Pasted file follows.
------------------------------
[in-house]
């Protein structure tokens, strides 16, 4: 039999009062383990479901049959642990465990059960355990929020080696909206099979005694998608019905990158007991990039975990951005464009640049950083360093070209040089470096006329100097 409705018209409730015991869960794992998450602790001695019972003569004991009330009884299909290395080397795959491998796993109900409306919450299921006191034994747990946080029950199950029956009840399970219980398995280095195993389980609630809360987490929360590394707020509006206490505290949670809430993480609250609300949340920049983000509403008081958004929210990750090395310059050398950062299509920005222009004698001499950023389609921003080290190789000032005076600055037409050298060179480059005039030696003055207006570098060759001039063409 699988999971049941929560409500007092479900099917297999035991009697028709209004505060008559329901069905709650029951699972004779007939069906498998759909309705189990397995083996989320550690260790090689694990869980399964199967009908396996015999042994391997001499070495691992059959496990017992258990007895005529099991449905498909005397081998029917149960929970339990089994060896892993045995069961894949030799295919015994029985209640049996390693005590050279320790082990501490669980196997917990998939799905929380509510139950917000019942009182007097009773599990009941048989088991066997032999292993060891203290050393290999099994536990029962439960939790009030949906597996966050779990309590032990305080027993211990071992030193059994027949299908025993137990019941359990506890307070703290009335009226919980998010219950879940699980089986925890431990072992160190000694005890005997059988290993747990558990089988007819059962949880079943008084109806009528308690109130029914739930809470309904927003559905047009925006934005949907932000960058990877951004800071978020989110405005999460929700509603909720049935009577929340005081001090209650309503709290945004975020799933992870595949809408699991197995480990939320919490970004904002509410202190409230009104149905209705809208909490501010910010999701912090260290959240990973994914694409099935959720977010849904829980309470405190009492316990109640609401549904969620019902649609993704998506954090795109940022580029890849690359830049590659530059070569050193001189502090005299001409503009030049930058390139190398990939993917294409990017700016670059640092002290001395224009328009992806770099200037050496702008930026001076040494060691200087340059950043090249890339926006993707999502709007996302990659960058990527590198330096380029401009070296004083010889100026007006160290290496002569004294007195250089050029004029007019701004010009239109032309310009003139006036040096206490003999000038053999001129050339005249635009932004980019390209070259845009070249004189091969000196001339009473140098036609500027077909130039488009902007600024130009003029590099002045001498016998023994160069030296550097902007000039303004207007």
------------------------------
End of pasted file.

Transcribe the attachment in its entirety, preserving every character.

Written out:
[in-house]
């Protein structure tokens, strides 16, 4: 039999009062383990479901049959642990465990059960355990929020080696909206099979005694998608019905990158007991990039975990951005464009640049950083360093070209040089470096006329100097 409705018209409730015991869960794992998450602790001695019972003569004991009330009884299909290395080397795959491998796993109900409306919450299921006191034994747990946080029950199950029956009840399970219980398995280095195993389980609630809360987490929360590394707020509006206490505290949670809430993480609250609300949340920049983000509403008081958004929210990750090395310059050398950062299509920005222009004698001499950023389609921003080290190789000032005076600055037409050298060179480059005039030696003055207006570098060759001039063409 699988999971049941929560409500007092479900099917297999035991009697028709209004505060008559329901069905709650029951699972004779007939069906498998759909309705189990397995083996989320550690260790090689694990869980399964199967009908396996015999042994391997001499070495691992059959496990017992258990007895005529099991449905498909005397081998029917149960929970339990089994060896892993045995069961894949030799295919015994029985209640049996390693005590050279320790082990501490669980196997917990998939799905929380509510139950917000019942009182007097009773599990009941048989088991066997032999292993060891203290050393290999099994536990029962439960939790009030949906597996966050779990309590032990305080027993211990071992030193059994027949299908025993137990019941359990506890307070703290009335009226919980998010219950879940699980089986925890431990072992160190000694005890005997059988290993747990558990089988007819059962949880079943008084109806009528308690109130029914739930809470309904927003559905047009925006934005949907932000960058990877951004800071978020989110405005999460929700509603909720049935009577929340005081001090209650309503709290945004975020799933992870595949809408699991197995480990939320919490970004904002509410202190409230009104149905209705809208909490501010910010999701912090260290959240990973994914694409099935959720977010849904829980309470405190009492316990109640609401549904969620019902649609993704998506954090795109940022580029890849690359830049590659530059070569050193001189502090005299001409503009030049930058390139190398990939993917294409990017700016670059640092002290001395224009328009992806770099200037050496702008930026001076040494060691200087340059950043090249890339926006993707999502709007996302990659960058990527590198330096380029401009070296004083010889100026007006160290290496002569004294007195250089050029004029007019701004010009239109032309310009003139006036040096206490003999000038053999001129050339005249635009932004980019390209070259845009070249004189091969000196001339009473140098036609500027077909130039488009902007600024130009003029590099002045001498016998023994160069030296550097902007000039303004207007």